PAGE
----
Russian authorities arrested a notable fringe ultranationalist Russian milblogger on accusations of discrediting the Russian military, likely as part of centralized efforts to silence some critical milblogger voices without prompting a general backlash. Russian authorities arrested Andrei Kurshin, who reportedly runs the Telegram channel “Moscow Calling,” on August 31 but did not specify what content Kurshin posted that prompted the charges.[9] The “Moscow Calling” channel routinely criticizes Russian President Vladimir Putin and the Russian Ministry of Defense (MoD) and notably commonly attacks many aspects of Russia’s military conduct of the war in Ukraine while supporting the ultranationalist goals underpinning the war itself. The wider Russian ultranationalist information space welcomed Kurshin’s arrest and noted that he routinely discredited the Russian military by mocking Russian military deaths and writing ”vile” thoughts about the Russian war effort.[10] ”Moscow Calling” also regularly supports imprisoned Russian ultranationalist Igor Girkin, likely generating further Kremlin opposition towards Kurshin.[11] Elements of the wider Russian ultranationalist community revealed Kurshin’s previously anonymous identity in April after he joked about the assassination of Russian milblogger Maksim Fomin (Vladlen Tatarsky), and at the time milbloggers called on Russian authorities to punish Kurshin for fostering anti-government attitudes online.[12] Kurshin and Girkin’s arrests suggest that the Kremlin may be arresting prominent ultranationalist voices that the wider community largely reviles to avoid backlash as the Kremlin intensifies its effort to increase its long-term control over the Russian information space.[13] Kurshin’s arrest does not necessarily portend wider repression of more mainstream Russian milbloggers. Milblogger reactions, including those who have been outright critical of the Russian military leadership, additionally suggest that the milblogger community has been and is willing to establish unofficial guidelines for what is permissible criticism of the war and the Russian leadership. The Kremlin likely benefits from and encourages this self-policing, to a certain degree, among milbloggers – tolerating some criticism while cultivating key milbloggers and seeking to silence particularly critical voices.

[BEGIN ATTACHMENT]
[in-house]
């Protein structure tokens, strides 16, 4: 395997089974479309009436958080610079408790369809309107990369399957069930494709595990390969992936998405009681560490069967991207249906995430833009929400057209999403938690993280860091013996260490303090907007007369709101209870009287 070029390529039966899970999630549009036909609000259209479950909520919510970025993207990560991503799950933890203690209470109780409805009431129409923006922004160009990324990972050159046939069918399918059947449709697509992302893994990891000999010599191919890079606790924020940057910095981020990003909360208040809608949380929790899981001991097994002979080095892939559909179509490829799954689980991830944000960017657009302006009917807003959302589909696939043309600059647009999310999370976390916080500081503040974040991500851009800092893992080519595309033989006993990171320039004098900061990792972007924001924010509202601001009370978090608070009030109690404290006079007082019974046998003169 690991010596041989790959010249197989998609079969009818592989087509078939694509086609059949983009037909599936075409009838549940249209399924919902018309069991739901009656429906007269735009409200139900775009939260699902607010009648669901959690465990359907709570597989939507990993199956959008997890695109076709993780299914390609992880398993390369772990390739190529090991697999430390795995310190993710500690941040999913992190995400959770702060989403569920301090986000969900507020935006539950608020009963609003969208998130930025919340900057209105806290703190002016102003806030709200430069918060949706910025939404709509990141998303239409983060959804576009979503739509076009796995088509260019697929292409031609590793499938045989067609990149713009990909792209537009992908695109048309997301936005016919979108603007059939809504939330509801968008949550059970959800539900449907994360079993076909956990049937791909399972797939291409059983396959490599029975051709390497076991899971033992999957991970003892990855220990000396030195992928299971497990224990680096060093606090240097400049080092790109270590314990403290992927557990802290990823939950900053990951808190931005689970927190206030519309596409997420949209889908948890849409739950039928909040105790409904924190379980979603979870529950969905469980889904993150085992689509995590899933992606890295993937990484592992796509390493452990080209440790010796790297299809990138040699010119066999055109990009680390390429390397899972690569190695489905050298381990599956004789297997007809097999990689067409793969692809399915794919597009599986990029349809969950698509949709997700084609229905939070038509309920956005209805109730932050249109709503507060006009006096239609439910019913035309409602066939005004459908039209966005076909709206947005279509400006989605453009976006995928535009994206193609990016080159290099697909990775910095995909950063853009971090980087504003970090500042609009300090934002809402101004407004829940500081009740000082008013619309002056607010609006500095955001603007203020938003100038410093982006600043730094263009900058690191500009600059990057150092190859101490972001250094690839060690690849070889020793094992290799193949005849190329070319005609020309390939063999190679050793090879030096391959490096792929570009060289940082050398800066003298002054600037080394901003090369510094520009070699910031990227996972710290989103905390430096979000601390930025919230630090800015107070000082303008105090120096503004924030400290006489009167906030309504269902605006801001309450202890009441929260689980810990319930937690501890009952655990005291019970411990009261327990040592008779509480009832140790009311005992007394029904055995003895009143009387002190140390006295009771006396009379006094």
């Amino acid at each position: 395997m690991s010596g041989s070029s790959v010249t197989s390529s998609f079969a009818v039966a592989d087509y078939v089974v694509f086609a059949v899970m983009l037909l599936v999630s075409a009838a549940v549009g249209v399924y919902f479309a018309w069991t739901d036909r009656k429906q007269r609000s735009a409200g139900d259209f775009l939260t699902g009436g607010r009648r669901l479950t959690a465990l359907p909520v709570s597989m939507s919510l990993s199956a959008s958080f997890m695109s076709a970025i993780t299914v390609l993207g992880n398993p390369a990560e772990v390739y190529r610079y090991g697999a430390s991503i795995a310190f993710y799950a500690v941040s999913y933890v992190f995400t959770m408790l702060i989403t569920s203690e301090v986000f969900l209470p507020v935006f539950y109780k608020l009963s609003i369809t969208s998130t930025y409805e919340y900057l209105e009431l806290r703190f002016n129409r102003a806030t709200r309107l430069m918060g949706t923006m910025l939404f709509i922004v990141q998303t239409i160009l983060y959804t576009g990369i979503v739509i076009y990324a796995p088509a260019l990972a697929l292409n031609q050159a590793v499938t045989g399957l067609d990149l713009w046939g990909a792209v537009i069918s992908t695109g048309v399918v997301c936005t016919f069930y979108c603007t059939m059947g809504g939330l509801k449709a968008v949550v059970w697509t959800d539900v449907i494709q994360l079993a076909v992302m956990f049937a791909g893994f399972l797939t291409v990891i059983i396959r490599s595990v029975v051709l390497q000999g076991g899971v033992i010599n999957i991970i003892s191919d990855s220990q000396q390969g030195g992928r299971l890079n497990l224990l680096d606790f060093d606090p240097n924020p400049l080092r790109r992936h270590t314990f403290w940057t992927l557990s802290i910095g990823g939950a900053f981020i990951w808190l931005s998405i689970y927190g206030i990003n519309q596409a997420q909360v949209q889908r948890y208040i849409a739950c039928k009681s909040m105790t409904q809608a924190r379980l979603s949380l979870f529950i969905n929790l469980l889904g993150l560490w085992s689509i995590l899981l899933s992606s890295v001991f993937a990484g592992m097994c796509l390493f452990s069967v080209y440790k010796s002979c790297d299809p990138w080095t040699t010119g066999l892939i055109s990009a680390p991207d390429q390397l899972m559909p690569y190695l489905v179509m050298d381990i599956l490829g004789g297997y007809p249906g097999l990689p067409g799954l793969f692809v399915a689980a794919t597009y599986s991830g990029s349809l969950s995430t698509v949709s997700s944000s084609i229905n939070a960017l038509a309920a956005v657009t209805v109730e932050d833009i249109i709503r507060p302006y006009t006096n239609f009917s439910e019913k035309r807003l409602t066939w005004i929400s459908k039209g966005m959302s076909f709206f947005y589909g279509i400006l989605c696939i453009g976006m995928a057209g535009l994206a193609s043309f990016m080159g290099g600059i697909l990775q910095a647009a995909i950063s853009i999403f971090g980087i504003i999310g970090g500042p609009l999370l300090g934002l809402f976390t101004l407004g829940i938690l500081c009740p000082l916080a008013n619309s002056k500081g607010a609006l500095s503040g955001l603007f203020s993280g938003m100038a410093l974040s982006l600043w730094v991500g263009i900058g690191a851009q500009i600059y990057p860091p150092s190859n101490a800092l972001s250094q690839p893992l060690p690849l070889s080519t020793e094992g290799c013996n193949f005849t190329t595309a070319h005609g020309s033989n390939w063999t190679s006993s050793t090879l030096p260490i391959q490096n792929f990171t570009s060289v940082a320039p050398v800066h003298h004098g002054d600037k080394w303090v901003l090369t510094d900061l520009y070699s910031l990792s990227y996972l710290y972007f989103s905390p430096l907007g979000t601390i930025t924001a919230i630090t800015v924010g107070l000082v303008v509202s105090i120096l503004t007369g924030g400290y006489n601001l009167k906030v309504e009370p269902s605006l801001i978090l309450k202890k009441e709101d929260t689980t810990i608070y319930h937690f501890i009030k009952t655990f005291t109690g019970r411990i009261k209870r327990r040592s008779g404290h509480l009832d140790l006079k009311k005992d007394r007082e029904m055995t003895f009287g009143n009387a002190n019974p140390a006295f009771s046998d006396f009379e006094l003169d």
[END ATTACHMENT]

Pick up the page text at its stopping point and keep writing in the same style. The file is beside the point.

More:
Key Takeaways: